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Help on getting up on waterskis!!! (1 Viewer)

Van Patton

Second Unit
Jun 27, 2001
We just recently bought a boat and I am having a great deal of trouble trying to get up on a pair of skis, wakeboards, well, anything for that matter. Any tips/advice on how to get up? The bar is jerked out of my hands everytime I try to get up.



Oct 3, 2000
Don't try and stand up, the boat will pull you up! Contrary to popular belief, you don't have to jam the throttle full blast, but you can't go to slow either. It is very challenging at first, but once you get it the first time it is easy. KNEES BENT, and don't try and stand up to fast.

Good Luck

Chris Hovanic

Supporting Actor
Jan 3, 2003
with water skis while in the water keep your knees as close to your chest as you can. I also try to keep the ski(s) as flat with the surface of the water as possible instead of sticking straight up out of the water at a 90 degree angle. This way you dont push near as much water and you will pop right out of the water.

Good luck :emoji_thumbsup:

Julian Reville

Aug 29, 1999
God, I just realized it's been 25 years since I last water skiied. I remember how hard it was learning to get up on 2 skis, then drop 1 and ski on 1. Then, REALLY hard, learning to get up on just 1. Never did master the "trick" skis, those slick bastards with no skeg on the bottom.

OK: 2 ski method...knees up & bent, skis together, rope running between them, hang on tight and hope the guy in the boat isn't as "wild & crazy" as my ex-brother-in-law.

Mary M S

Mar 12, 2002
The bar is jerked out of my hands everytime I try to get up. ask your driver to smooth the throttle, don't slam it forward.

When speed, acceleration, and velocity come together correctly you will pop right up.

Watching novice water skiers I often see that their various body parts are arguing with each other.
Their heads and arms really want to get the hang of this, so badly that these body parts are willing to tough it out, using a methodology which indicates there might be superglue on that tow bar while they vaccum up gallons of the lake they are attempting to conquer. While their rumps… (used to taking the brunt of falls on terra firma) are usually lagging behind (pun intended) ferousously telling the torso, “I know you want to do this, but I’m sure this might hurt when we fall. Nope. I’m not coming along!” At, Darma’s School of skiing, your first assignment would be to sit down and have a good long chat with your rump. Convincing your neither regions they should join the party as it will be loads of fun!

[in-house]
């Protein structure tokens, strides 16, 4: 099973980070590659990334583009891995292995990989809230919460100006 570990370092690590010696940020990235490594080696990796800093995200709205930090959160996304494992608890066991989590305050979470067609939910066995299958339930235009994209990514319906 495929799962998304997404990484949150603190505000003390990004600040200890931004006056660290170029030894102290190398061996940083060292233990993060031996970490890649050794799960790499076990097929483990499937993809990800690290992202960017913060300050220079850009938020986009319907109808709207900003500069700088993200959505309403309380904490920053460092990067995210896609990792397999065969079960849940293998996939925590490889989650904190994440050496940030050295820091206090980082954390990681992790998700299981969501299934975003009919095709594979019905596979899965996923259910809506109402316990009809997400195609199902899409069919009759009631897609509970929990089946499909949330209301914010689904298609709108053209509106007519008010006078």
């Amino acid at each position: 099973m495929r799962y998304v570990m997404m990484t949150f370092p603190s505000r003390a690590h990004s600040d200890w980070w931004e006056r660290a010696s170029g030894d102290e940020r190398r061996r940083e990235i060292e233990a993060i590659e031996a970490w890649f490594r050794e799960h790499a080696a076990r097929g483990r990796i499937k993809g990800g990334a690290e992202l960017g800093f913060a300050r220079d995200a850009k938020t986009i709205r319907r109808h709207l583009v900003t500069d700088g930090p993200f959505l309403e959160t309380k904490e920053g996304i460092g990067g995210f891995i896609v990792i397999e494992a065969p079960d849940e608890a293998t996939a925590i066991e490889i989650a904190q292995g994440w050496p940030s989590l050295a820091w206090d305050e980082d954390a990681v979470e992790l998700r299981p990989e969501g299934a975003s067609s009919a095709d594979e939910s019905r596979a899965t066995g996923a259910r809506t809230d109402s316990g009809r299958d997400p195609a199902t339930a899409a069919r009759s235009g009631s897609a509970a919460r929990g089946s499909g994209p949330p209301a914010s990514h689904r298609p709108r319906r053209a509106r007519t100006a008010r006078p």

Seriously. What I often see when watching learning to ski is a power up technique which really messes you up. Its like the carpet commerical where the women leaps forward to catch a spill. The advice about letting the tow rope do the work (not your body) is a great hint to help get your body in the proper balance.

Normally I do see rumps lagging behind very badly. The arms go forward (and the upper body) as you try to power yourself up using the tow rope. Remind yourself in the water when getting set that you are not doing anything but waiting quietly, the rope/boat will be doing all the work. Stay back on the ski’s. In the water you do sit in a crouch over your ski but as the throttle hits, without going into extremes, focus on keeping your weight back, think about how a skier looks when they are up and skiing. There is a slant just so to their body in juxtasoption to the rope. So in the water focus on staying like thus ( } as you start to move forward ..try to center over your heels and WAIT. Don’t try to climb up that ski rope. As you start up you will feel that hard forward tug through your arms, at that point your only job is to try and keep the bulk of your body (from heels up through rump/back/shoulders) centered over that ski (don’t let those arms chase after the boat, which leaves your bum lagging behind – Keep your rump under you!). That’s the only power move you need to make. Keeping your weight/body over the ski. Slightly back….then the boat does the rest.

I found it easier to pop up on one ski (salom) when I was learning. It took one more factor out of the balancing act.
I did not have to worry about knocking/crossing two ski’s. Just kept my weight back on one ski and eventually popped up on the step.

It helps if your driver is experienced, so that they have the finesse to judge weights, water condition, and skiers experience (more weight on the ski takes more power…men take more startup throttle than women). An old boston whaler my husband & I skied when we were dating was underpowered for him. Every time he did a deep ‘cut’ you could see the boat stutter in its forward momentum. A bad driver can show you the submarine races, or/ rip the bar out of your hand.
Good luck…it’s a blast!

(sorry my spell ck appears to have disappeared and I never pretend I know how :) )

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